Hope you get to relax and enjoy another beautiful season :)


16th October 2013, 15:50
Just get Pete out Magic;

Take him to the weekly shop or in town, all us men love that, I think not!

i think that the change of environment is good and just get outside on the good days. If you have any museums or similar they might be of interest. The sun on the face is a great thing.


16th October 2013, 17:24
Hi Terry

Good to see you're supporting movember. Sporting a tash,I think I shall follow suit besides it will give
Me something to do,Magic there are Huge selections of films oń love film or Netflix for a fiver a month
and both free for first month.

16th October 2013, 20:38
Hi Magic. reading your post and it has brought it home to me that we are in similar position but we are not quite as advanced as you I rack my brains trying to find things to stimulate my wife Christine but it seems she will do wants suits her. I think as you say we carers seem to beat ourselves up trying to be normal not easy. We have a lovely carer who helps by taking Christine for an ice cream (no cornet) though. at the moment little trips to garden centre cheers her up she meets similar people who talk to her which helps. Gerald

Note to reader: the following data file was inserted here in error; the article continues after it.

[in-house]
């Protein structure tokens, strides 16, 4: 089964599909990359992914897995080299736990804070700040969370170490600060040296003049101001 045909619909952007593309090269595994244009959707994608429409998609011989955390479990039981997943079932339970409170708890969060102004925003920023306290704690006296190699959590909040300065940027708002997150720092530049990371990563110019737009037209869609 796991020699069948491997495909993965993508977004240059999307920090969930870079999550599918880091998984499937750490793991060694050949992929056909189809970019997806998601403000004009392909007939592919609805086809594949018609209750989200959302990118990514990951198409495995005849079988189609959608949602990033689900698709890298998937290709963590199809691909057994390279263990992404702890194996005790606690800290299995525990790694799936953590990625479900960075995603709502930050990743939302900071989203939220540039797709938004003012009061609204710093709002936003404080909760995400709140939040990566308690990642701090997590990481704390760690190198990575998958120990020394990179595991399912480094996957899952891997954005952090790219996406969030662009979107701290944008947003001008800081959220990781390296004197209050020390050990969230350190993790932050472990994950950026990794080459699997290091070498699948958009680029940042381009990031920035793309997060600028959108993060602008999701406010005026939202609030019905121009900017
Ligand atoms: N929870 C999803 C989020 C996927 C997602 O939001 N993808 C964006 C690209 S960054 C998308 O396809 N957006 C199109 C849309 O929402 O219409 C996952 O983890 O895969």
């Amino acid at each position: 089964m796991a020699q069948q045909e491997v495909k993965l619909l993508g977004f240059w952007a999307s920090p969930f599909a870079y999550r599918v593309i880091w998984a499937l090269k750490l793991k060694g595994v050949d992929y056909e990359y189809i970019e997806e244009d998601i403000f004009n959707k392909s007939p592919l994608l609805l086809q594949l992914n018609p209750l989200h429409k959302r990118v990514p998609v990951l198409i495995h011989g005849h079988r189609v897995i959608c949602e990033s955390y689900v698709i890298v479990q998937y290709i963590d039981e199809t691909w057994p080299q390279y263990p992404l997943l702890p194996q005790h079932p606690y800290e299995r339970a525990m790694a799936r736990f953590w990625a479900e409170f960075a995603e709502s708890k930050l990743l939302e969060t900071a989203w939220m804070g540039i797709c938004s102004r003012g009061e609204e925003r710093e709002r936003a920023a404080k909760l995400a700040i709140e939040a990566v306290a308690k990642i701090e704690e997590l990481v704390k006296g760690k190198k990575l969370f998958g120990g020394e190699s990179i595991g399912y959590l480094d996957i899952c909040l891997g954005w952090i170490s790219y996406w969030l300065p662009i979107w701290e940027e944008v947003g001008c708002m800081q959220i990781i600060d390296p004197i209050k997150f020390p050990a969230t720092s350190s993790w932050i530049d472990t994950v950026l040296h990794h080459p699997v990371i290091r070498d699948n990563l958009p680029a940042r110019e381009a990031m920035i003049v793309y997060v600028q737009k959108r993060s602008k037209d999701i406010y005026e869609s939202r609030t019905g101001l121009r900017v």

17th October 2013, 08:27
Thanks for that Gerald. I think part of my problem is that I cannot face a winter with everyday a 'groundhog day'. It is difficult to leave Peter and engage in leisure. I am OK going to work as long as the support is behaving. He gains strength from the routines and the familiar language and people. I crave a bit of fun and excitement. I feel trapped but would not have it any other way.

17th October 2013, 20:00
Hi magic. everything you say I identify with it is very important not just for Peter but also for you. I believe you must find time for yourself take today for me our carer came and took Christine to next town they enjoyed a coffee no food allowed alas then went round charity shops no doubt eyeing things up for later they returned apparently full of fun. yes she had a short sleep. to recover. As for me I had a game of golf knowing everything was ok we both benefit from a bit a space and I relaxed. golf awful LOL but who cares

mrs m
18th October 2013, 00:05